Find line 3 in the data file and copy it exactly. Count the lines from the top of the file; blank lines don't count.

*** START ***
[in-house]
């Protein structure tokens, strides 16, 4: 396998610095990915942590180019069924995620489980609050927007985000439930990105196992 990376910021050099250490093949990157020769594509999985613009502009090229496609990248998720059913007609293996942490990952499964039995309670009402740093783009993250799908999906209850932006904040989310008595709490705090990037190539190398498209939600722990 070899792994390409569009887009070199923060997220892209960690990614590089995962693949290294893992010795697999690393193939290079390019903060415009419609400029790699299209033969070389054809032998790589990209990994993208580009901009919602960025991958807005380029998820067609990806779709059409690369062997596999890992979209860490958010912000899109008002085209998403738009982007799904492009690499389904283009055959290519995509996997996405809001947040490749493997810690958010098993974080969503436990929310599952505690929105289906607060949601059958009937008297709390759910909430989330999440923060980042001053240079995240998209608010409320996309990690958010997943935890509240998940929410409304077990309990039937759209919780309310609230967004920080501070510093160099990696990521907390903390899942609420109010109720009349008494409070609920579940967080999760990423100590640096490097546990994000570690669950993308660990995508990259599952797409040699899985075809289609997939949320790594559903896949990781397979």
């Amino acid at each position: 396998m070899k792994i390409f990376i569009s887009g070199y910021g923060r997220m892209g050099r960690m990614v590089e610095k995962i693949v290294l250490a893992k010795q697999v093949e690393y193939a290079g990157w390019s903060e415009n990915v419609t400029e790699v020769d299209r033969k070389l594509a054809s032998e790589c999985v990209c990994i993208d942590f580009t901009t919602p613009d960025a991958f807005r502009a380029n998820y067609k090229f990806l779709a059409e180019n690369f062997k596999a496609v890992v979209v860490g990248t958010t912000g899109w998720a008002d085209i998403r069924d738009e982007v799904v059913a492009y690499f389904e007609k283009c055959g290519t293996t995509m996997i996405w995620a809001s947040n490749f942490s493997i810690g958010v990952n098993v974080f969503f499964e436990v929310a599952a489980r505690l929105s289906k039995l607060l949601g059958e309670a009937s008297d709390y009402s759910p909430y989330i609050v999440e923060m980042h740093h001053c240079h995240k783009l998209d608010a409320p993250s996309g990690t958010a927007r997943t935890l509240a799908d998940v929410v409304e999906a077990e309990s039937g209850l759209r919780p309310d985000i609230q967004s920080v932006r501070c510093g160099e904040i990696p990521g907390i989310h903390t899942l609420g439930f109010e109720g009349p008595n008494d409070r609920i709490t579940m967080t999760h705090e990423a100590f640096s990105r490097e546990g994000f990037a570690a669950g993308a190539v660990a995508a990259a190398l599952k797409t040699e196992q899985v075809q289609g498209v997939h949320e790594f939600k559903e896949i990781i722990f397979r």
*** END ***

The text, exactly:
């Amino acid at each position: 396998m070899k792994i390409f990376i569009s887009g070199y910021g923060r997220m892209g050099r960690m990614v590089e610095k995962i693949v290294l250490a893992k010795q697999v093949e690393y193939a290079g990157w390019s903060e415009n990915v419609t400029e790699v020769d299209r033969k070389l594509a054809s032998e790589c999985v990209c990994i993208d942590f580009t901009t919602p613009d960025a991958f807005r502009a380029n998820y067609k090229f990806l779709a059409e180019n690369f062997k596999a496609v890992v979209v860490g990248t958010t912000g899109w998720a008002d085209i998403r069924d738009e982007v799904v059913a492009y690499f389904e007609k283009c055959g290519t293996t995509m996997i996405w995620a809001s947040n490749f942490s493997i810690g958010v990952n098993v974080f969503f499964e436990v929310a599952a489980r505690l929105s289906k039995l607060l949601g059958e309670a009937s008297d709390y009402s759910p909430y989330i609050v999440e923060m980042h740093h001053c240079h995240k783009l998209d608010a409320p993250s996309g990690t958010a927007r997943t935890l509240a799908d998940v929410v409304e999906a077990e309990s039937g209850l759209r919780p309310d985000i609230q967004s920080v932006r501070c510093g160099e904040i990696p990521g907390i989310h903390t899942l609420g439930f109010e109720g009349p008595n008494d409070r609920i709490t579940m967080t999760h705090e990423a100590f640096s990105r490097e546990g994000f990037a570690a669950g993308a190539v660990a995508a990259a190398l599952k797409t040699e196992q899985v075809q289609g498209v997939h949320e790594f939600k559903e896949i990781i722990f397979r």